By Derek M Alex F William A and Jacob C
What do a fork, a pair of scissors, and the little handle that flushes your toilet have in common? Well, apart from being common devices found in most modern households, they're all levers, and levers are some of the most important machines going. They've been around for thousands of years.
Simply put, levers are machines used to increase force. We call them "simple machines" because they have only two parts the handle and the fulcrum. The handle or bar of the lever is called the "arm" it's the part that you push or pull on. The "fulcrum" is the point on which the lever turns or balances. In the case of a fork, the fulcrum is the fingers of your hand. Scissors are really two levers put together. The handle on the toilet flusher is commonly called a fixed lever. Take a quick look around you and see how many levers you can find.
To make a lever to lift those snacks, you would need a long bar. You would place the board on a rock, log, or sturdy box, which makes a fulcrum or pivot. You would push down on the empty end of the board (effort), causing the board and the snacks to rise into the air. Think about how hard it would be to drag a heavy bag of snacks straight up a tree. A lever can simplify heavy work and make lifting heavy objects much safer.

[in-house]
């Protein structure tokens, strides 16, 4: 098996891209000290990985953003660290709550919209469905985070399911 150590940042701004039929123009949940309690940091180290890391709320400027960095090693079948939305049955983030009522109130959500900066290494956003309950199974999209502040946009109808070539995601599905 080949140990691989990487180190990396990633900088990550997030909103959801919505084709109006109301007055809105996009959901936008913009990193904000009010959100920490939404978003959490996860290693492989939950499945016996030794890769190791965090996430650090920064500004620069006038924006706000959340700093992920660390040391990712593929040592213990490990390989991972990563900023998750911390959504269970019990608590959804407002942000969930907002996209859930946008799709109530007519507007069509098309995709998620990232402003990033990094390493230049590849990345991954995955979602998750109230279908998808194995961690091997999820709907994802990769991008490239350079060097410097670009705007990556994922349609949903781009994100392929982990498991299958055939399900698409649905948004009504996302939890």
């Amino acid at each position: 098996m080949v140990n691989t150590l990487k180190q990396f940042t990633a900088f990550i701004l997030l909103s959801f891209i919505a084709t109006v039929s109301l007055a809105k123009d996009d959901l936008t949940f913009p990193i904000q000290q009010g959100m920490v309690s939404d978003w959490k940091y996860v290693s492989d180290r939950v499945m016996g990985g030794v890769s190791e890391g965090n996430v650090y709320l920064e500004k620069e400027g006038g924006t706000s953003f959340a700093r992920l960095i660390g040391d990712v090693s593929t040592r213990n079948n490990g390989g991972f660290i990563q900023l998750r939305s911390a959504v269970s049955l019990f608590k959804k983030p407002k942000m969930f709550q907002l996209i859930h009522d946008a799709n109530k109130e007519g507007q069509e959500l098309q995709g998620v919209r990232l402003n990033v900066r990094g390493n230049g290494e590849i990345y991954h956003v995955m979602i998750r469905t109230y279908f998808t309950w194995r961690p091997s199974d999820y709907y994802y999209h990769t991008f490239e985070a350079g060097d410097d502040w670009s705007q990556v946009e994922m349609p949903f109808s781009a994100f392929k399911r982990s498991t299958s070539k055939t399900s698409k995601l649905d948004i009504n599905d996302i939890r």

Longer the lever, the higher you can lift an object.
In a type 1 lever, the fulcrum (pivot) is between the object to be moved and the effort.
A see-saw is a very simple type 1 lever. Pliers, a hammer’s claw and even scissors are also type 1 levers. Scissors are really two levers joined at the fulcrum.
In a type 2 lever, the load is between the fulcrum and the effort. Wheelbarrows are type 2 levers.
In type 3 levers, the effort is between the fulcrum and the object. Tweezers are a type of type 3 lever.